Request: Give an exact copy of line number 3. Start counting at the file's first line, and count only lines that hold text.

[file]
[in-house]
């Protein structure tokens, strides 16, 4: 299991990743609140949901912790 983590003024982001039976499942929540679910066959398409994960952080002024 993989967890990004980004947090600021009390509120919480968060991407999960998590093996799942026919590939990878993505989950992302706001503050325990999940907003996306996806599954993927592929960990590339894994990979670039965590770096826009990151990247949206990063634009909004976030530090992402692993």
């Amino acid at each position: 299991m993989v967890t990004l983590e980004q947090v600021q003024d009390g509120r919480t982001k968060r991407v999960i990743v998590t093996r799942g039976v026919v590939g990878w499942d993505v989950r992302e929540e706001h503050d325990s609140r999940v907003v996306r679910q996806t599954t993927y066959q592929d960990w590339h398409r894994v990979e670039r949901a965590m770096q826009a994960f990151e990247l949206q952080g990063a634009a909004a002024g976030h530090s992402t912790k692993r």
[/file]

């Amino acid at each position: 299991m993989v967890t990004l983590e980004q947090v600021q003024d009390g509120r919480t982001k968060r991407v999960i990743v998590t093996r799942g039976v026919v590939g990878w499942d993505v989950r992302e929540e706001h503050d325990s609140r999940v907003v996306r679910q996806t599954t993927y066959q592929d960990w590339h398409r894994v990979e670039r949901a965590m770096q826009a994960f990151e990247l949206q952080g990063a634009a909004a002024g976030h530090s992402t912790k692993r």